His EK 2 Urkunde bears the signature of Generalleutnant Bruno Loerzer (RKT & PLM).                                                      

Please login or register to see this attachment.

  • Like 1

Share this post


Link to post
Share on other sites

Now flying with 8./Kampfgeschwader 77, Fischer was awarded the Eiserne Kreuz 1.Klasse on 27-March-1941.  The Urkunde was signed by Generalfeldmarschall Hugo Sperrle (RKT).

III./Kamfpgeschwader 77 were operating with Junkers Ju 88A machines from Juvincourt at this time.

(The Urkunde is actually roughly mounted on thick card and appears to of been framed at some point)

Please login or register to see this attachment.

Share this post


Link to post
Share on other sites

In recognition for the completion of 60 operational missions, Horst Fischer was awarded the Frontflug-Spange für Kampfflieger in Silber on                                     13-July-1941.

The document is signed by Oberst Johann Raithel (RKT) as Kommodore Kampfgeschwader 77.

At this period in time, Kampfgeschwader 77 were fully committed to 'Barbarossa', and the high intensity of operations is reflected by Fischer accumulating this mission total.

Please login or register to see this attachment.

 

  • Like 1

Share this post


Link to post
Share on other sites

Horst Fischer was promoted to the rank of Oberfeldwebel on 01-May-1941, the document lists Fischer as now serving with III./Kampfgeschwader 77-Unterstab, and is dated 25-September-1941.

 

The document is again signed by Oberst Johann Raithel (RKT) as Kommodore Kampfgeschwader 77.

Please login or register to see this attachment.

Share this post


Link to post
Share on other sites

This document I believe, refers to Fischer's decision toleave the Evangelical Church (?) and is dated 24-September-1943.

Please login or register to see this attachment.

Share this post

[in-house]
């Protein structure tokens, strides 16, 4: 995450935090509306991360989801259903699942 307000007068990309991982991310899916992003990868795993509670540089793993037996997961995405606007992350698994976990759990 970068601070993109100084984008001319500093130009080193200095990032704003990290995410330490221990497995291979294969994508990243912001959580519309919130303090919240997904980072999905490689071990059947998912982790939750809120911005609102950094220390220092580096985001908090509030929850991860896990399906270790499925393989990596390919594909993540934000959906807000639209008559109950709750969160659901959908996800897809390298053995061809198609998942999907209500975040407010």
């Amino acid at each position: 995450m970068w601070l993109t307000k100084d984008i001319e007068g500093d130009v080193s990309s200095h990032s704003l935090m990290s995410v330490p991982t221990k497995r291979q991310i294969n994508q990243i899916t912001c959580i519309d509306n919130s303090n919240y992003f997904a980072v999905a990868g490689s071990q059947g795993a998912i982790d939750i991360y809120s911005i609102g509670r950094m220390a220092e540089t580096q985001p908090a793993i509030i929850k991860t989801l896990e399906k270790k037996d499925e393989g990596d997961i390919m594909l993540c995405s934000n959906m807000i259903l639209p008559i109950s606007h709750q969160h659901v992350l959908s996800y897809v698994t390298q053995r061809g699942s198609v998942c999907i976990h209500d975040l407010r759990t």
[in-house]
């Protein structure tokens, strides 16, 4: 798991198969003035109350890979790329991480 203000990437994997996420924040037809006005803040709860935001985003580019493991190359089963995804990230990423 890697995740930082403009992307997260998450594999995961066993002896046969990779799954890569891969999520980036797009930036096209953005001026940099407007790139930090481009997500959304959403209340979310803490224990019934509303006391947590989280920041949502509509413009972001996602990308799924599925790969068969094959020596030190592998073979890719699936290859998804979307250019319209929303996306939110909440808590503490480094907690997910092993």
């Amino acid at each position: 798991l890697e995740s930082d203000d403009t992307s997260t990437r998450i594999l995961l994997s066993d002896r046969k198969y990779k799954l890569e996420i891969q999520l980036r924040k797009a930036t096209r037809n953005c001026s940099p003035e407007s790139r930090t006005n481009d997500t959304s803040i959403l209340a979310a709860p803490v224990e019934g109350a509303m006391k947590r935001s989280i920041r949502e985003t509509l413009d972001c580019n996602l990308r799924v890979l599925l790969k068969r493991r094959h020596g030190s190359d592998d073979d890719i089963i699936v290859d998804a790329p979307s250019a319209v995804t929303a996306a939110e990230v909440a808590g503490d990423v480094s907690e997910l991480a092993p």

Link to post
Share on other sites

The final document in this set for Horst Fischer is his Discharge Certificate.

 

Of note is the fact he is listed as disabled, after having his upper leg amputated due to a shell splinter.  On the reverse side of the certificate, is a date for 14-September-1944 (!) which I found suprising leading me to believe he was discharged before the end of hostilities.

 

 

Please login or register to see this attachment.

Please login or register to see this attachment.

Share this post


Link to post
Share on other sites

I hope these might prove of interest, and if anyone can add any snippets of info they will of course be gratefully recieved.

 

As I said earlier, I have not spent any gret amount of time researching this set, as to what happened to him post 1941 is something that will probably not be able to be ascertained without access to his Soldbuch, Wehrpass or Flugbuch.

 

If anyone can detail exactly what the 'Unterstab' was, I will be interested to learn.  I did pose that question on 12OCH some time ago and the answer was it was comprised of cooks, drivers and orderlies etc.  Personally, I find that quite difficult to believe.

 

 

Regards Richard.

Share this post


Link to post
Share on other sites

I think the 1944 on the backpage of the POW paper is a mistake and should also mean 1945. Then it would fit in nicely with the other dates and I also think the paper itself is dated 1945. 

 

I have never heard of an Unterstab and here was initially thinking that it was just part of a stab which was maybe separated from the main part of the stab geographically. But then I googled it a bit and

the few things I found indeed confirmed a bit the the cook theory. But it seems it was not a separate unit for cooks and orderlies but rather a term used for all members of the stab which had a lower rank (and could therefore of course also be cooks and drivers etc.). Why your Feldwebel was considered a part of an Unterstab is another question - I don't know where the line was drawn between Stab and Unterstab. But I am sure in this case it does not mean that this soldier was suddenly transferred to a support unit.